Is the idea of releasing “teacher toads” in advance of the main invasion front crazy, or is it an exciting new way to reduce the impact of cane toads on Australian biodiversity?
At the 2008 Academy of Science’s “Science at the Shine Dome” meeting, Rick was awarded the Macfarlane Burnet Award for excellence in biological research. In his talk to the Academy of Science, Rick proposed a radical new idea to reduce the ecological impact of toads. It involves releasing a small number of tiny toads IN ADVANCE of the invasion front, to give predators (like quolls and goannas) a chance to learn that cane toads are best avoided rather than treated as food items. We have explained the idea briefly on the REDUCING IMPACT page in this website.
The idea of "teacher toads" got a lot of media attention.
ABC Science online article on teacher toad proposal.
The New Scientist magazine article about teacher toads.
Not surprisingly, the idea has been controversial. Many people agree that we need to “think outside the box” and to take advantage of TEAM BUFO’s newly-won scientific understanding of toad biology to frame new ways to protect the Australian environment. But some people aren’t so sure! Graeme Sawyer, spokesperson of the Northern Territory’s Frogwatch group, called it a “crazy idea” and “absolute folly” and indeed, suggested that it may reflect extraterrestrial influence (“I don’t know what planet this guy’s off” – see the story from the Northern Territory News below).
So, we thought we should explain a bit more, both about which planet Rick came from (it’s called “Queensland” and it seems like a suitable origin for a toad researcher – after all, the Queensland rugby league team is known as the Cane Toads!) and about what the idea really is. From Graeme’s response, it sounds like he thinks we want to drop millions of cane toads over the entire continent – but Rick’s actual suggestion is not quite so ridiculous.
This wouldn’t be hard to do. The progress of the toad invasion front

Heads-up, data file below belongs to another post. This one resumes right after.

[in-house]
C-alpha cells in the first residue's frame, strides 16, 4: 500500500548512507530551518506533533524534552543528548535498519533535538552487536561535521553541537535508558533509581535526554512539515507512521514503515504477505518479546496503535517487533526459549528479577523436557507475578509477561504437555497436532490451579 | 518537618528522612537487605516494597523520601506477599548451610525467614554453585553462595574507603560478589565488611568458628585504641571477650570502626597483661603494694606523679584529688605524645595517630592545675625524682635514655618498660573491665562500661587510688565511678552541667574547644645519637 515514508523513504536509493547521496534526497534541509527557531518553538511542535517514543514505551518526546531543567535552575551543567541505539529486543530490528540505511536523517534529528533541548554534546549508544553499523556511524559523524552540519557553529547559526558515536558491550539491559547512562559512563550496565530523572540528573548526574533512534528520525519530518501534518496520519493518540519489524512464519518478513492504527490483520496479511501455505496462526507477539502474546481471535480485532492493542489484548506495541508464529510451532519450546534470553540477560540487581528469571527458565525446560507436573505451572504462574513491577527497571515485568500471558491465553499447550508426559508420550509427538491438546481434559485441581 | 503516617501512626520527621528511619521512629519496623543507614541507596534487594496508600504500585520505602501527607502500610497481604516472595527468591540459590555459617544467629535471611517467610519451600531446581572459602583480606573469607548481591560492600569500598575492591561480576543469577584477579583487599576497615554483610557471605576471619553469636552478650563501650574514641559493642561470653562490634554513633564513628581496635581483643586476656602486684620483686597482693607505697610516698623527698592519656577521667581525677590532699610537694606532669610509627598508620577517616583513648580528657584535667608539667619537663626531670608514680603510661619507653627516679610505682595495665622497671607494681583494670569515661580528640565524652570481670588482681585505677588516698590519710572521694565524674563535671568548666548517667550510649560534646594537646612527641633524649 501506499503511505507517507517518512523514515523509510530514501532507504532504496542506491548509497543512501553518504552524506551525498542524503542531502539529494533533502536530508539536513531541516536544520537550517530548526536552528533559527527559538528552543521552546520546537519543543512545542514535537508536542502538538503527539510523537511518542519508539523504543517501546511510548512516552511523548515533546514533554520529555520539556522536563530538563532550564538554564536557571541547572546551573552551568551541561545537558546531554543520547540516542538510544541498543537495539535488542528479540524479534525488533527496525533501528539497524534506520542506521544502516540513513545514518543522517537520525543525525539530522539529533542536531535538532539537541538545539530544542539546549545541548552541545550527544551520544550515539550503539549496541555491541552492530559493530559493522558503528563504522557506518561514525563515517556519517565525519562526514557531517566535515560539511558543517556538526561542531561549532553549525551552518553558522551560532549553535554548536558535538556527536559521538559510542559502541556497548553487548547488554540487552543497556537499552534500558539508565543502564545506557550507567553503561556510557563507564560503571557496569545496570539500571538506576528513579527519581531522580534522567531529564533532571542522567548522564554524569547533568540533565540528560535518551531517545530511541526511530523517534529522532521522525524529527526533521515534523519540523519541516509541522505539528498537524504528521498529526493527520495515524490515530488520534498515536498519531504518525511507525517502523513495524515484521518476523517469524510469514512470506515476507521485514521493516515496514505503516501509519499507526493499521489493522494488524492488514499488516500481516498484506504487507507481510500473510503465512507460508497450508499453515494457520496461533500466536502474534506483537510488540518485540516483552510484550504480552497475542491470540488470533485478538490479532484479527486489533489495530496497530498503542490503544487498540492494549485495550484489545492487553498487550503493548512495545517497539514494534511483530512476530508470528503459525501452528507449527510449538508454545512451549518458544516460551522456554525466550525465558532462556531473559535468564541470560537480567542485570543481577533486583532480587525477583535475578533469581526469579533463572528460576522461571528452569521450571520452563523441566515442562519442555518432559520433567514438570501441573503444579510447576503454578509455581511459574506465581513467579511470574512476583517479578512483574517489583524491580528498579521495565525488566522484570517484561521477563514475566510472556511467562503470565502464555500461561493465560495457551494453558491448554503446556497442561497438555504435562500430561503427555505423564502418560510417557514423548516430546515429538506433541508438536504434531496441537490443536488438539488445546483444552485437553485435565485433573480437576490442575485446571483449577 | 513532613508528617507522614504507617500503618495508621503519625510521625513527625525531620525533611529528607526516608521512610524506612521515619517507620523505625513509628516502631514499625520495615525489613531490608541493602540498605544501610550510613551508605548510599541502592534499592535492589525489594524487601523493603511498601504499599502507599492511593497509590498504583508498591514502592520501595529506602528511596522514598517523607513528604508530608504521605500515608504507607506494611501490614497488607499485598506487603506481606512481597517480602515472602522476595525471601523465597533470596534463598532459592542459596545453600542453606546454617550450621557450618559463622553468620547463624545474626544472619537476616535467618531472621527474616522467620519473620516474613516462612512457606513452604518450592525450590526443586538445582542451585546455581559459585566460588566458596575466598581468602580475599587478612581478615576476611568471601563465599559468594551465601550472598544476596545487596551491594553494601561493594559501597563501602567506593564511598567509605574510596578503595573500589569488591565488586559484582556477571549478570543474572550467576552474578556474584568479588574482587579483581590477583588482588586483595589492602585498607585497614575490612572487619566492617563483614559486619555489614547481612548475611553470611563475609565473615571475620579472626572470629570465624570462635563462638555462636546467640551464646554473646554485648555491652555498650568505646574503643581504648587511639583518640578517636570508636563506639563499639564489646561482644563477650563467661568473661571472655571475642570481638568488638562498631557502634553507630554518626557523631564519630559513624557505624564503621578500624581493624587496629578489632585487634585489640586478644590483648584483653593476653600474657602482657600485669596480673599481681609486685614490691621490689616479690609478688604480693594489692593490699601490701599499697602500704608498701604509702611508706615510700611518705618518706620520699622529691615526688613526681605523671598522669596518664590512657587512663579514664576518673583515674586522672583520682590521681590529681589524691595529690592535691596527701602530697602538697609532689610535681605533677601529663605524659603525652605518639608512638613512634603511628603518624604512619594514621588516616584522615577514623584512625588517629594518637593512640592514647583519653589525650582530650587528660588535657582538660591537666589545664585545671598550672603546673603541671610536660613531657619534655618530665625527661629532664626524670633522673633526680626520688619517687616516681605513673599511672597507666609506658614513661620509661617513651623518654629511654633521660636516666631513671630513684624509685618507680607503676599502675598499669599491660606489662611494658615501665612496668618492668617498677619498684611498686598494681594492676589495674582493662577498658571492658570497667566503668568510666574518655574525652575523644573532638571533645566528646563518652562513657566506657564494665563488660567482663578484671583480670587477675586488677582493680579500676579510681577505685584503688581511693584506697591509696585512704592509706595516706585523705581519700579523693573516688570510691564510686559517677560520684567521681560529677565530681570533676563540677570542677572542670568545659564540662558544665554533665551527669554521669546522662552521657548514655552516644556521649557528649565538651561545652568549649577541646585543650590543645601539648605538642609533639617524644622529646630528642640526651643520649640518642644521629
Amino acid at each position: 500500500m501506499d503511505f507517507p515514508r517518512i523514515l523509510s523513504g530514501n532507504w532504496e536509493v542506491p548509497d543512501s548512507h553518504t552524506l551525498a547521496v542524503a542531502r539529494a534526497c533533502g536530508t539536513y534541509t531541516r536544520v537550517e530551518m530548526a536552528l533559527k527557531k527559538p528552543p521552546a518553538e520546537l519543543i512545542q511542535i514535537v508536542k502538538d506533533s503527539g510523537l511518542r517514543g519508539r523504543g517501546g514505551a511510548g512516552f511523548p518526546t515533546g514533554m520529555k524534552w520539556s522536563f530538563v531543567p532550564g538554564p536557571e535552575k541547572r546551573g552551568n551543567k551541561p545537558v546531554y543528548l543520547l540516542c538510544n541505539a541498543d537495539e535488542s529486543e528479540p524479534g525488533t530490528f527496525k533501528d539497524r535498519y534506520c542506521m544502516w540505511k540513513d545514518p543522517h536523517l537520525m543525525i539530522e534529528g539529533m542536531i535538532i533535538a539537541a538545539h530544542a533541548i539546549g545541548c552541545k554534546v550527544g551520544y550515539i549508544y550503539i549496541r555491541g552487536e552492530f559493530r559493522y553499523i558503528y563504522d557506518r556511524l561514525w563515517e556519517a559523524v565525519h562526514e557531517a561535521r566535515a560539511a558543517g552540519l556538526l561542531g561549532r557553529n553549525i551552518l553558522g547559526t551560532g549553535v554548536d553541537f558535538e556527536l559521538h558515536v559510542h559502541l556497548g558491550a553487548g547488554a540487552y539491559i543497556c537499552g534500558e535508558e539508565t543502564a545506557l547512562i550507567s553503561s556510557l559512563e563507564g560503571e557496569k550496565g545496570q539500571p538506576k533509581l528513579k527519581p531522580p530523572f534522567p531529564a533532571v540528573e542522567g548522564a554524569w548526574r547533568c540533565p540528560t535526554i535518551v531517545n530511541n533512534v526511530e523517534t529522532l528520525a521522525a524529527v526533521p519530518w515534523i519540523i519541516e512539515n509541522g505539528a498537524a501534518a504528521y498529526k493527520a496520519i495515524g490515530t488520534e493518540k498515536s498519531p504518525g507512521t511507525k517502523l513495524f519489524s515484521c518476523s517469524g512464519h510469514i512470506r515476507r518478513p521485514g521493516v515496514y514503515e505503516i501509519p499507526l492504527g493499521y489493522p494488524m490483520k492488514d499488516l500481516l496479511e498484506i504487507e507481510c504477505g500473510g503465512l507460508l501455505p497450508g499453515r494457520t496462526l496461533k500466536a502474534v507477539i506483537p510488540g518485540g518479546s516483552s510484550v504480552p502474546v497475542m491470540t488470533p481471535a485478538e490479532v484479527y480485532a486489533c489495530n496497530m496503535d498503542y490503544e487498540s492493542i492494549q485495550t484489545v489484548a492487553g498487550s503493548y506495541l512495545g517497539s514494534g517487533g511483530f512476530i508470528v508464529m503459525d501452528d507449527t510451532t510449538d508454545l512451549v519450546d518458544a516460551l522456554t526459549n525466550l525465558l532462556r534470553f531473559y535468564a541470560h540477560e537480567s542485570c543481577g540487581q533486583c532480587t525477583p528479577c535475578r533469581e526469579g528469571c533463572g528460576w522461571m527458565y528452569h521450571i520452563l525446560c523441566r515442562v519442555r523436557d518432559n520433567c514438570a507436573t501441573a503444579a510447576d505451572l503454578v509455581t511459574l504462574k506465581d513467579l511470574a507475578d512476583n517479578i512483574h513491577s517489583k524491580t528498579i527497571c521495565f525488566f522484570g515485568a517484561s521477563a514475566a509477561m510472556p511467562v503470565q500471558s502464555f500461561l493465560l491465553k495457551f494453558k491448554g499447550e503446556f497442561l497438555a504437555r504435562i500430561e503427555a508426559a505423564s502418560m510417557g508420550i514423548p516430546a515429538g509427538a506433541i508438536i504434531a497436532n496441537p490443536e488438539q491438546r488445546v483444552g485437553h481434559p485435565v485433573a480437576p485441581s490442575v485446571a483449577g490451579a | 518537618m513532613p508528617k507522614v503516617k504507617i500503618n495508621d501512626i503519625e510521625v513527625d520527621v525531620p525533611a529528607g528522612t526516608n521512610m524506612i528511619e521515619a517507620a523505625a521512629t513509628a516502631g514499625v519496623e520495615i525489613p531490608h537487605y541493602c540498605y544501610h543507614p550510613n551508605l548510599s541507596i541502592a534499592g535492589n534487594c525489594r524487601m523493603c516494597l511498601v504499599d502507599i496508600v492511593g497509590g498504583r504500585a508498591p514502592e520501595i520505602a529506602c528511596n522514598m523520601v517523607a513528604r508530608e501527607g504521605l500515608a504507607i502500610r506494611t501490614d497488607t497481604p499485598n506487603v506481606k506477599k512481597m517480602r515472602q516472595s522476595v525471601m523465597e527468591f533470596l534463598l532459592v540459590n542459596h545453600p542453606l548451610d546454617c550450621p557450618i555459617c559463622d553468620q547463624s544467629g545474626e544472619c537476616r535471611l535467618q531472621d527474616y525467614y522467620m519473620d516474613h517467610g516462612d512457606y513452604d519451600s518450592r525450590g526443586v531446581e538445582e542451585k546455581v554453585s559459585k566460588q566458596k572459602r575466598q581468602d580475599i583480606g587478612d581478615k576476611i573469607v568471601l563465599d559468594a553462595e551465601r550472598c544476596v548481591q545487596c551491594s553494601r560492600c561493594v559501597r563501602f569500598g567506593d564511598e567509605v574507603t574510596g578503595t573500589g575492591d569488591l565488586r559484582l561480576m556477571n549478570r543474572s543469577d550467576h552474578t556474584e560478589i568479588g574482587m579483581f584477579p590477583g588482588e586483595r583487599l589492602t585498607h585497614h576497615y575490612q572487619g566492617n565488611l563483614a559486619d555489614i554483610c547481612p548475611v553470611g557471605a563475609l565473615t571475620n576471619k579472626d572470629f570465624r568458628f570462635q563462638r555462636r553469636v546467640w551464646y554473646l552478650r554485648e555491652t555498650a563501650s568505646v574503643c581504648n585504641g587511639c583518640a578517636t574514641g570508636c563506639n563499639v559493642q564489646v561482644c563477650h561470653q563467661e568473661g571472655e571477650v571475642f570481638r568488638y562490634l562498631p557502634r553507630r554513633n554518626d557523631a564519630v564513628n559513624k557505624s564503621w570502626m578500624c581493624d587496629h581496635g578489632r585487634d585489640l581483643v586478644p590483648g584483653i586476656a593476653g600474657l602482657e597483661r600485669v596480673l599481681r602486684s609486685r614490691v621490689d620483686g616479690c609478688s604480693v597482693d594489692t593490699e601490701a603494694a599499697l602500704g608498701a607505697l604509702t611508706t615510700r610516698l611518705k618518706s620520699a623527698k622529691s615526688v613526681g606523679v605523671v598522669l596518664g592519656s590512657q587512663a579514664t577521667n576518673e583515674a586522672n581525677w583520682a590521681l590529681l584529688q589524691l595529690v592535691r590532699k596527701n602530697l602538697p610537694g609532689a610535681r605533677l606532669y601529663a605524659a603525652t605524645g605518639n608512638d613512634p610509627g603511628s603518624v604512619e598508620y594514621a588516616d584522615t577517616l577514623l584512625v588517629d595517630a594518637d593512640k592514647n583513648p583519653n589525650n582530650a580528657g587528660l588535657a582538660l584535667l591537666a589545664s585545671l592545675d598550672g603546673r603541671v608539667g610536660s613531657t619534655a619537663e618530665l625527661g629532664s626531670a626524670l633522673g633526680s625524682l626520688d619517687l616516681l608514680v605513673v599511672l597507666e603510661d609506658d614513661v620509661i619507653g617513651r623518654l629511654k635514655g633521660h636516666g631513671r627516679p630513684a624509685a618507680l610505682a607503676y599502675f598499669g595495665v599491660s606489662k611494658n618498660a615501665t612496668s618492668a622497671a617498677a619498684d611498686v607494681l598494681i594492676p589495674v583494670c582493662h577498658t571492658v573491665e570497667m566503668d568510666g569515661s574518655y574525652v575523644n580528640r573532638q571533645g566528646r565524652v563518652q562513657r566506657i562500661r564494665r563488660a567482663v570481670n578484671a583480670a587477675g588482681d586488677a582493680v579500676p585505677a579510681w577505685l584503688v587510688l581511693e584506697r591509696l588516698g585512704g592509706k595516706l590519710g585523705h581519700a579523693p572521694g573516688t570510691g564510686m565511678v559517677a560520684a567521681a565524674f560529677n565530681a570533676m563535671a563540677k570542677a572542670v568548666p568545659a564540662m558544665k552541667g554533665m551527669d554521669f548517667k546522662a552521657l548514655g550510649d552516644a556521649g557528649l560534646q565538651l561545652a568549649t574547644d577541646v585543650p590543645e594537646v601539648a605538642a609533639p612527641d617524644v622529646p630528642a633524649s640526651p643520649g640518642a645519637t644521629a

has been mapped very accurately over the last several years. Each year
the toad invasion has stalled during the dry-season, and all of our
radio-tracked toads just find a damp spot and wait for the next rainfall
event. As soon as the first rains arrive at the beginning of the
wet-season –often, the very next night after the first rains – the
radio-tracked animals charge off to recommence the invasion.
The front has progressed westwards from about 30 to 70 km each wet-season over the last several years. If we know exactly where the front is at the end of the wet (and that's possible only if groups like Frogwatch NT and Kimberley Toad-Busters are out there to record that advance), we can identify a site - say, 5 km in front of the current invasion frontline - where the toads will CERTAINLY arrive in the following wet-season (and perhaps, within a week or two). We could drop a small number - say 100 - of small toads in that site.
Many of those animals will be found by native predators, that will try to eat them. A few native predators MAY be killed – if the predator is very small or unusually sensitive to the toads’ poison – but many will survive. Although the small toads are toxic, they contain only a tiny fraction of the amount of poison in a big adult toad - much less than 1%.
Any ECOLOGICAL effect of these tiny “teacher toads” will be obliterated a few months later when the main toad invasion front passes through - the ecological impact of about 100 grams of tiny toads (that is, about 100 baby toads that each weigh one gram) is insignificant compared to the impact of about 1000 kilograms of adult toads (say, about 5,000 adult toads that each weigh 200 grams) moving through the same area a bit later!